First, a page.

Deaths of Three American Firefighters a 'Terrible Tragedy' Says Australian PM After Plane Tackling Wildfires Crashes

Three American firefighters died while combatting the wildfires in Australia when the air tanker plane in which they were operating crashed in New South Wales. The identities of the three firefighters have not been released.

The NSW Rural Fire Service said that contact had been lost with a Large Air Tanker which was working in the Snowy Monaro area on Thursday, January 23, and that local ground crews indicated the aircraft may have crashed.

In a statement on Twitter, Australia's Prime Minister Scott Morrison said: "Deeply saddened to learn of the death of 3 people in the crash of a C130 fire fighting aircraft, north east of Cooma in NSW earlier today. My deepest condolences to the loved ones, friends and colleagues of those who have lost their lives. Such a terrible tragedy."

NSW Premier Gladys Berejiklian confirmed that three U.S. residents died while helping to tackle the blazes which have swept through the southeastern parts of the country.

"Heartbreaking & devastating news that three US residents who were crew members operating a LAT in the Snowy Mountains region have lost their lives. Our thoughts & heartfelt condolences are with their families & the tight knit firefighting community," Berejiklian said in a tweet. "Out of respect for the three U.S. firefighters who lost their lives operating a Large Air Tanker, flags will fly at half mast in NSW tomorrow [Friday, January 24]."

Royal Fire Service Commissioner Shane Fitzsimmons confirmed that the three firefighters crashed in a C-130 Hercules aerial water tanker.

"It's impacted heavily with the ground and initial reports are that there was a large fireball associated with the impact of the plane as it hit the ground," Fitzsimmons said, reported The Guardian.

"There is no indication at this stage of what has caused the accident [and] it would serve us all well not to speculate. It is still an active fireground and it will take some time with the use of ground crews and a number of aerial surveillance platforms to try to locate the wreckage," Fitzsimmons said.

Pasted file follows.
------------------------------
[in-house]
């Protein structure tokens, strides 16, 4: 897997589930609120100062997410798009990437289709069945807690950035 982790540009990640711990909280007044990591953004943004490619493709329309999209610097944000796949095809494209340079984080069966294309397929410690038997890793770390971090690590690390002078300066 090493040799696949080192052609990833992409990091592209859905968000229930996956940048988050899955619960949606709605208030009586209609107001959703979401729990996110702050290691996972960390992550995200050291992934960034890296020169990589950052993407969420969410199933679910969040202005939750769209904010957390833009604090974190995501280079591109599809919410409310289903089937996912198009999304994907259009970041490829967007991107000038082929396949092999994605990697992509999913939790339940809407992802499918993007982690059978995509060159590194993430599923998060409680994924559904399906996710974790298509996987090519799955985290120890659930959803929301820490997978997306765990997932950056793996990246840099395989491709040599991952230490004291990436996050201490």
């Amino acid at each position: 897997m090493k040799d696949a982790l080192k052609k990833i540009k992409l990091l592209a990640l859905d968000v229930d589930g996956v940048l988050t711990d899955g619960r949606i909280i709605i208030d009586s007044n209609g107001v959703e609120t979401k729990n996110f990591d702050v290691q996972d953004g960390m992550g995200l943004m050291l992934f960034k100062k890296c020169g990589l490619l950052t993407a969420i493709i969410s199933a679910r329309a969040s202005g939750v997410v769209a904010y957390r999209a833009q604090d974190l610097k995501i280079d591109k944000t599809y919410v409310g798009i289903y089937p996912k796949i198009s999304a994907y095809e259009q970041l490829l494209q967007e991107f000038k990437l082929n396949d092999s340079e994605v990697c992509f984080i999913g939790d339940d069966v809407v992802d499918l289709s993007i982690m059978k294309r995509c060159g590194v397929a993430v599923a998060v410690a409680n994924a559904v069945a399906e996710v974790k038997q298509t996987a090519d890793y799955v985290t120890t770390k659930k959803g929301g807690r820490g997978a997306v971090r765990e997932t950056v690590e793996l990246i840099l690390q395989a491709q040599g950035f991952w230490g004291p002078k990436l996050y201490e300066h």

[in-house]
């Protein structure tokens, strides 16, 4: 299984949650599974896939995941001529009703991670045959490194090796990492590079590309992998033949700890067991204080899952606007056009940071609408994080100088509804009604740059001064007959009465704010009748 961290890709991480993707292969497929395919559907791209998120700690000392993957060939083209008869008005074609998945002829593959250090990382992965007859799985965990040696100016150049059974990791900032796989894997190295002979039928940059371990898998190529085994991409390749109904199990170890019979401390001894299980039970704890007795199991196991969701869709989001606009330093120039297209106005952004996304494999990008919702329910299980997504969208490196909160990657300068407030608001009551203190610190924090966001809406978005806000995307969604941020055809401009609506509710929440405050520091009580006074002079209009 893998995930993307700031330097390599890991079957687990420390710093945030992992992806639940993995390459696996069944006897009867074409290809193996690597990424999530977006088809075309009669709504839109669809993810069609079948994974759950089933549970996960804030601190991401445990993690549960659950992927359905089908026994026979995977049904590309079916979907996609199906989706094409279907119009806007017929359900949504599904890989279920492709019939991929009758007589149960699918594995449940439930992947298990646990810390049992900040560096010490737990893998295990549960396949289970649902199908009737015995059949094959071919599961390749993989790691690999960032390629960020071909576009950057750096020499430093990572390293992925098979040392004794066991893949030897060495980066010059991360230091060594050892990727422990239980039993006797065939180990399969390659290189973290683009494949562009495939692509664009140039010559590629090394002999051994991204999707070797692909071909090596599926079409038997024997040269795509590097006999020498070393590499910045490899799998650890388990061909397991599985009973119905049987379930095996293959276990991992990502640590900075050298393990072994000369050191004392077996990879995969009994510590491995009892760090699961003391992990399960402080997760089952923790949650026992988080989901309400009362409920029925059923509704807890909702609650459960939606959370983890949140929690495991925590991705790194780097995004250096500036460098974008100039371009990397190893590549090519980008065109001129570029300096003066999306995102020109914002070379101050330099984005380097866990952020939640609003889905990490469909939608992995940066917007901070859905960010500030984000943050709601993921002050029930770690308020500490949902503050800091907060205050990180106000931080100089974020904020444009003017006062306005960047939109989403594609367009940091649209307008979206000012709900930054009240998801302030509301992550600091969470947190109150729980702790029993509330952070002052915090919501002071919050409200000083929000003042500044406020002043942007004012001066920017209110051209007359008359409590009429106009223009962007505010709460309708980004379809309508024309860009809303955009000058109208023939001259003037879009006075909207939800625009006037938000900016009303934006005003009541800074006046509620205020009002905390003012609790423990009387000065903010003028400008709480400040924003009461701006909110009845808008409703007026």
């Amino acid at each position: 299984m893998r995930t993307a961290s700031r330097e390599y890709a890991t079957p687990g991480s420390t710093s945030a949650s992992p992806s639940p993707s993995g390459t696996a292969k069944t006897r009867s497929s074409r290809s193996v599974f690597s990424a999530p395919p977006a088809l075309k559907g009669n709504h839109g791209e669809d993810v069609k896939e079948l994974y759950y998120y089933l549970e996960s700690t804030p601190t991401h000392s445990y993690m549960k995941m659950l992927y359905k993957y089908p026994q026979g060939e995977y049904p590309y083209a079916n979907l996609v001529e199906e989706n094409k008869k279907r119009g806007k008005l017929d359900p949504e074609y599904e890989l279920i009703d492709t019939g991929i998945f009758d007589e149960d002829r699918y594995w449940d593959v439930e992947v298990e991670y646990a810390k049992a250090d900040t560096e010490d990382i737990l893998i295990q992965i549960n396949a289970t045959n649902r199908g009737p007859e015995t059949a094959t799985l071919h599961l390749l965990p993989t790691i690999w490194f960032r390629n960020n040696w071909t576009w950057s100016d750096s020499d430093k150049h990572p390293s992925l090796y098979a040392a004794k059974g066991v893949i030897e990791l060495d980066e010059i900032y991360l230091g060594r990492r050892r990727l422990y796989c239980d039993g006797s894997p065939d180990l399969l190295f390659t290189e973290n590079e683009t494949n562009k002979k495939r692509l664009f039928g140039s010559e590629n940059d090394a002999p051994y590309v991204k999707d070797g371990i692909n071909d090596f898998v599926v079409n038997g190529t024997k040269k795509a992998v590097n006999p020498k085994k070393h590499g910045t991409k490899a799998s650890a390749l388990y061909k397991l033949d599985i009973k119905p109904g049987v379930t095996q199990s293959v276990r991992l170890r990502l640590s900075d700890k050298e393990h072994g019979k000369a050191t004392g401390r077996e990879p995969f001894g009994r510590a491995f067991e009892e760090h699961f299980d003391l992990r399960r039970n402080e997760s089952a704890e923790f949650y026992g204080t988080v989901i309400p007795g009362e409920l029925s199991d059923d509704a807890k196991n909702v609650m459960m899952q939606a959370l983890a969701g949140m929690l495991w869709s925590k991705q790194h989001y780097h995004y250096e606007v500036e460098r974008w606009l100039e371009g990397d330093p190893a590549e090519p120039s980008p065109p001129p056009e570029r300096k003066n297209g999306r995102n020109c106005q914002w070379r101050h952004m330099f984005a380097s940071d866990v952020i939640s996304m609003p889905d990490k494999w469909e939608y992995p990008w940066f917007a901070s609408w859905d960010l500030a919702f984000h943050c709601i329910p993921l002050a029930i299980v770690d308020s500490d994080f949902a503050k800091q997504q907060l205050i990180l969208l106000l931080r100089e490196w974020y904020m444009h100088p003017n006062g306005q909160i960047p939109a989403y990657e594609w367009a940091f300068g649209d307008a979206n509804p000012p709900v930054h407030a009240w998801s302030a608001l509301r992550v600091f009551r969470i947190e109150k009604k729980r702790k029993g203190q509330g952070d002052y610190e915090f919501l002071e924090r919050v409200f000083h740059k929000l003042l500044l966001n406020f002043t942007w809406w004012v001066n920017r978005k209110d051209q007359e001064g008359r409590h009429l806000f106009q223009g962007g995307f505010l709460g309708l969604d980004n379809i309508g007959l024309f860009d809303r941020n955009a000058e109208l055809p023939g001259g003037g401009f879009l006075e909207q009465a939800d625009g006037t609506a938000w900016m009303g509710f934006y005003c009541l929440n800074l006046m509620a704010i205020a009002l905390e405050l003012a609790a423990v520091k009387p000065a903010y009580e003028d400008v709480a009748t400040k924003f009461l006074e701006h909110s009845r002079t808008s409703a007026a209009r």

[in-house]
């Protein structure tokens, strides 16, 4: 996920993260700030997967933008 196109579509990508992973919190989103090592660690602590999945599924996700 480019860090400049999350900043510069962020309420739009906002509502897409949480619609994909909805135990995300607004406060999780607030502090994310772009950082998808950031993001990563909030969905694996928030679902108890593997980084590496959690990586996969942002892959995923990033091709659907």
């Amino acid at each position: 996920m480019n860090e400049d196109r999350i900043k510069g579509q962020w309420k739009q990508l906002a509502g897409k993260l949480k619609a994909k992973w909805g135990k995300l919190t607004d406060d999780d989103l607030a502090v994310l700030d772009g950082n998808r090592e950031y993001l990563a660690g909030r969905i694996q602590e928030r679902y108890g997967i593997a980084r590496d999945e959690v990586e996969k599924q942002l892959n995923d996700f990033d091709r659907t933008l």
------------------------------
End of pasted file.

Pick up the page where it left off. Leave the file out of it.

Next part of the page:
The aircraft is owned by Coulson Aviation, a Canadian-based private company contracted by the Royal Fire Service for a number of years to help tackle wildfires. Coulson Aviation confirmed that an accident response team had been activated in the wake of the crash.

"The aircraft had departed Richmond, NSW with a load of retardant and was on a firebombing mission. The accident is reported to be extensive and we are deeply saddened to confirm there were 3 fatalities. Our thoughts and prayers are with the families of the three crew members onboard," the company said in a statement, ABC News reported.

According to Geoffrey Dell, professor at Central Queensland University and expert in accident forensics and investigation, the aircraft may have crashed because it had been "aerodynamically overloaded," meaning it went down after it turned or changed altitude too quickly for its load.

"It's designed to operate to certain G [gravity]-limits, and if you go over those, different parts of the structure can be overstressed," Dell told Reuters.

According to Reuters, a total of 32 people have died as a result of the Australian wildfires since September, as well as an estimated one billion animals.

The New South Wales Rural Fire Service has been contacted for further comment.

Smoke is seen from the Good Good fire on January 23, 2020 in Cooma, Australia. Three American firefighters have have died after their C-130 water tanker plane crashed while battling a bushfire near Cooma in southern NSW on Thursday. Jenny Evans/Getty